Transition: retrospectives and perspectives
Chapter III. External Relations
The Investment Policy and External Debt
A. The Investment Policy
The author emphasizes the importance of foreign investments for the Moldovan economy due to the advantage these have over the foreign loans in that they do not need to be reimbursed. Moldova's low country rating and the increased risk rate have decreased foreign investment. This trend is likely to persist, as will the growth in foreign debt payments. These and the tough fiscal system will keep levels of foreign direct investment low.
Urgent measures need to be taken to improve the investment climate in Moldova such as improving Moldova's image, cutting down the foreign debt, improving the country's financial rating, securing a sustainable, incremental development rate, making the investment opportunities more transparent through well defined investment targets, and reducing the fiscal burden.
B. External Debt
Moldova's external debt grew at a accelerated pace until 1997, due to high demands for currency needed to finance imports and consolidate currency reserves. A period of relative stabilization in Moldova's foreign debt followed, and in 2000 its growth declined mainly at the expense of the growing private debt.
The burden of foreign debt payments has decreased significantly in the 2000s, when there was an increase in Moldova's GDP and exports. Moldova's main creditors are multilateral and bilateral, and negotiations within the Paris Club may be held with the latter. The US dollar prevails both in the private and the public foreign debt. The public debt is administered in a more efficient way due to the fact that economic agents, the contractors of private debt, receive fewer credits and have fewer chances to vary the currency composition of their credit portfolio. Short-term credits have always been minimal, with long and medium-term credits preponderant. The average payment term was about 15 years as of 2001. Moldova's long-term currency capability was for the first time rated by Moody's in 1997 at Ba2, two degrees short of the investment rating, then the rating was gradually lowered until it reached Ca in 2002, which is almost qualifying it as a default country. FitchIBCA is currently rating Moldova even lower at DD4.
Credits of official assistance for development are the most favorable ones for Moldova and constitute the most widely spread form of credits contracted by the public sector. The credits from the International Monetary Fund are the main sources of consolidation of Moldova's international reserves, currently at 18.4 percent of Moldova's overall debt. Moldova has issued so far two Euro-obligations in very attractive conditions due to their high degrees of flexibility. The terms of paying back the Euro-obligations are favorable for restructuring as well, due to their seven-year payment term, their interest rate below the one set at the moment of extension of the payment term, and their favorable schedule.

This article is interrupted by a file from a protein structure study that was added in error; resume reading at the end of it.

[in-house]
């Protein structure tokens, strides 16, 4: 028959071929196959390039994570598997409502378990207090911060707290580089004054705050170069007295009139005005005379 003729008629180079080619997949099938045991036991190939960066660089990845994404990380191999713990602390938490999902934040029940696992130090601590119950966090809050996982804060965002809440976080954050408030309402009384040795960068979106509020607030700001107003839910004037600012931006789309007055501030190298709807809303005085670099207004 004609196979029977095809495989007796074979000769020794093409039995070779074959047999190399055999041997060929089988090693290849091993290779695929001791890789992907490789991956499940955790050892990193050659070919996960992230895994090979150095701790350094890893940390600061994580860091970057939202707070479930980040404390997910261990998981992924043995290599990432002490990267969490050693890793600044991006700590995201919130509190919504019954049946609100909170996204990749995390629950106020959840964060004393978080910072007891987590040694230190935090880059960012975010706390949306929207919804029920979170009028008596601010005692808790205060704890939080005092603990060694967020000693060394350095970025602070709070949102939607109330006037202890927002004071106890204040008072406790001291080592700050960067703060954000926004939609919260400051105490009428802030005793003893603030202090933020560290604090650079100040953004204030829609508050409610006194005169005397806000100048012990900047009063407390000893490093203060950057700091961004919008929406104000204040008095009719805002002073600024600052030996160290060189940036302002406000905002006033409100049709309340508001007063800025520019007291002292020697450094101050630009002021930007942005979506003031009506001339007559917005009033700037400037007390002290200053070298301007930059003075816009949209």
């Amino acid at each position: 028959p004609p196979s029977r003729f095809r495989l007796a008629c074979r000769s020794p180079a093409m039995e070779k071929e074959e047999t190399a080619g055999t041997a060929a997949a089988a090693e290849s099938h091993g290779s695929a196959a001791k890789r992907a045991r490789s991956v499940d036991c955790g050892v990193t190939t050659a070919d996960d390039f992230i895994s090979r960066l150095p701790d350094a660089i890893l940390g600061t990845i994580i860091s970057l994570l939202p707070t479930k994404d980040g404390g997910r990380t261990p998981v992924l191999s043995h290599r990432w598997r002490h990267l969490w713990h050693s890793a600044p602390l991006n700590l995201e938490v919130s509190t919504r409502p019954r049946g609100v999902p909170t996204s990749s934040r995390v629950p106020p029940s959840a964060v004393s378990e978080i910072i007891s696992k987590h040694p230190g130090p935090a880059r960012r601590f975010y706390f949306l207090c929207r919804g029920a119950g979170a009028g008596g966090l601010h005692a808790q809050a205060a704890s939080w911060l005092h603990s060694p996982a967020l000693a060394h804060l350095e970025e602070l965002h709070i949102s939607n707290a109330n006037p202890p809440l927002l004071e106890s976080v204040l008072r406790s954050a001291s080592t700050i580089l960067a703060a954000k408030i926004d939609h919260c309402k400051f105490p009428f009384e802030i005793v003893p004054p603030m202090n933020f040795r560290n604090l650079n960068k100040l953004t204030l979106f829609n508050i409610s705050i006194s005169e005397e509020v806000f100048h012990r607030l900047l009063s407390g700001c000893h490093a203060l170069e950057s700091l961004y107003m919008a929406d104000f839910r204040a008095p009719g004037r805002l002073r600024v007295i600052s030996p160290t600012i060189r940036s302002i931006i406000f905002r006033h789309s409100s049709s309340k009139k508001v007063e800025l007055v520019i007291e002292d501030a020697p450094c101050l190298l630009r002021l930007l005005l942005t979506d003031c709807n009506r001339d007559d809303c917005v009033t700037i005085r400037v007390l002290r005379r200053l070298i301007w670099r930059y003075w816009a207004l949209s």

Moldova lacks the budget and currency means to pay its debts on time. This caused FitchIBCA to reduce Moldova's financial rating to DD in June 2002, which is very close to technical default.
While debt financing has always suffered of a positive gap in Moldova, the author makes an overview of Moldova's options for refinancing and restructuring its foreign debt. Among other things, the author refers to the CIS-7 initiative whereby a number of international financial institutions offer CIS Member States assistance in relieving their foreign debt burden in exchange for a clear commitment to carry on the reform process and boost regional cooperation.
Referring to Moldova's financial prospects, the author points out that the foreign debt pressure is going to be difficult to sustain in the coming years, even if the government forecast of 17 percent GDP growth is fulfilled. Hence, the short- and medium-term foreign debt payments need restructuring, and the ensuing gap needs to be covered by more credits from the IMF and the World Bank.
The author concludes that the evolution of Moldova's foreign debt since it emerged in 1992 went through a number of stages. In the first phase the foreign debt was accumulated due to the structural changes experienced in the first years of independence. The debts for energy payments also contributed to an accelerated growth of foreign debt in conditions of low GDP. The second phase was marked by the regional financial crisis, the moratorium over Russia's internal debt, the restructuring of Ukraine's foreign debt, and the devaluation of national currencies of the CIS states. The latter trend affected Moldova as well, and resulted in higher difficulty in paying its foreign debt. The current stage saw an economic re-launch; the need to restructure debt and lift its weight off the GDP is more urgent now than ever, as is the need to restore Moldova's long-term financial credibility.
Among the recommendations with regard to the administration of foreign debt, over the short term the author suggests solving the problem of liquidities through restructuring the debt payments due in the next years, and solving the problems of foreign credibility and foreign debt stock over the long term.